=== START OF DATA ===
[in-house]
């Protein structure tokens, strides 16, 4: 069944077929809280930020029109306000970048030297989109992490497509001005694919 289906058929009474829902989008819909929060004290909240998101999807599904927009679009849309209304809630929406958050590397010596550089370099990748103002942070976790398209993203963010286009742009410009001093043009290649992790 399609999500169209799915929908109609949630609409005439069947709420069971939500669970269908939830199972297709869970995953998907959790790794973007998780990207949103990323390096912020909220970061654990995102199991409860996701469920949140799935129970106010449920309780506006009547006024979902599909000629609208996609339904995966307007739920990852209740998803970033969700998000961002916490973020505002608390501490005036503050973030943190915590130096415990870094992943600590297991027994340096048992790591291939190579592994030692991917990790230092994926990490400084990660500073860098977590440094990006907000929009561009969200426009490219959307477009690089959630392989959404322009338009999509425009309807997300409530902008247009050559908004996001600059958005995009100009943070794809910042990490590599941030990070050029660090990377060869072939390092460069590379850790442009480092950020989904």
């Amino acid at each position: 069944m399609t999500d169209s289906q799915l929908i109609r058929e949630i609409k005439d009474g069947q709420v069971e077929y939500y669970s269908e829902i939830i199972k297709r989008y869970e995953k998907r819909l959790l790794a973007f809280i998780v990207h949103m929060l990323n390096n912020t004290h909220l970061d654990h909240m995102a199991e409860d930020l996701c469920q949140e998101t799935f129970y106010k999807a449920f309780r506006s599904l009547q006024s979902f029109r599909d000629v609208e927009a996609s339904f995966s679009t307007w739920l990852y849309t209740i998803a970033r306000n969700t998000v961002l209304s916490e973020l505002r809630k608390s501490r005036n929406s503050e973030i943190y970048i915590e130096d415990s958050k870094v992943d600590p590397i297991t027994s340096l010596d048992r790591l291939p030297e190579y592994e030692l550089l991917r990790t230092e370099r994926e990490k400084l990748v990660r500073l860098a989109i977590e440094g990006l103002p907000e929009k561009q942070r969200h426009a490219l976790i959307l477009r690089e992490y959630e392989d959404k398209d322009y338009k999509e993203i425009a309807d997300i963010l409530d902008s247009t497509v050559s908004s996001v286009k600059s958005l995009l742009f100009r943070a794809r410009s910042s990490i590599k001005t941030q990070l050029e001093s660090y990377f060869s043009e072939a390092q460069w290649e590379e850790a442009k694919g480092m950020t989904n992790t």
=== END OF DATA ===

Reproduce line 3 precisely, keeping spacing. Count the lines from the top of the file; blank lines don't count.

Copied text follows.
């Amino acid at each position: 069944m399609t999500d169209s289906q799915l929908i109609r058929e949630i609409k005439d009474g069947q709420v069971e077929y939500y669970s269908e829902i939830i199972k297709r989008y869970e995953k998907r819909l959790l790794a973007f809280i998780v990207h949103m929060l990323n390096n912020t004290h909220l970061d654990h909240m995102a199991e409860d930020l996701c469920q949140e998101t799935f129970y106010k999807a449920f309780r506006s599904l009547q006024s979902f029109r599909d000629v609208e927009a996609s339904f995966s679009t307007w739920l990852y849309t209740i998803a970033r306000n969700t998000v961002l209304s916490e973020l505002r809630k608390s501490r005036n929406s503050e973030i943190y970048i915590e130096d415990s958050k870094v992943d600590p590397i297991t027994s340096l010596d048992r790591l291939p030297e190579y592994e030692l550089l991917r990790t230092e370099r994926e990490k400084l990748v990660r500073l860098a989109i977590e440094g990006l103002p907000e929009k561009q942070r969200h426009a490219l976790i959307l477009r690089e992490y959630e392989d959404k398209d322009y338009k999509e993203i425009a309807d997300i963010l409530d902008s247009t497509v050559s908004s996001v286009k600059s958005l995009l742009f100009r943070a794809r410009s910042s990490i590599k001005t941030q990070l050029e001093s660090y990377f060869s043009e072939a390092q460069w290649e590379e850790a442009k694919g480092m950020t989904n992790t």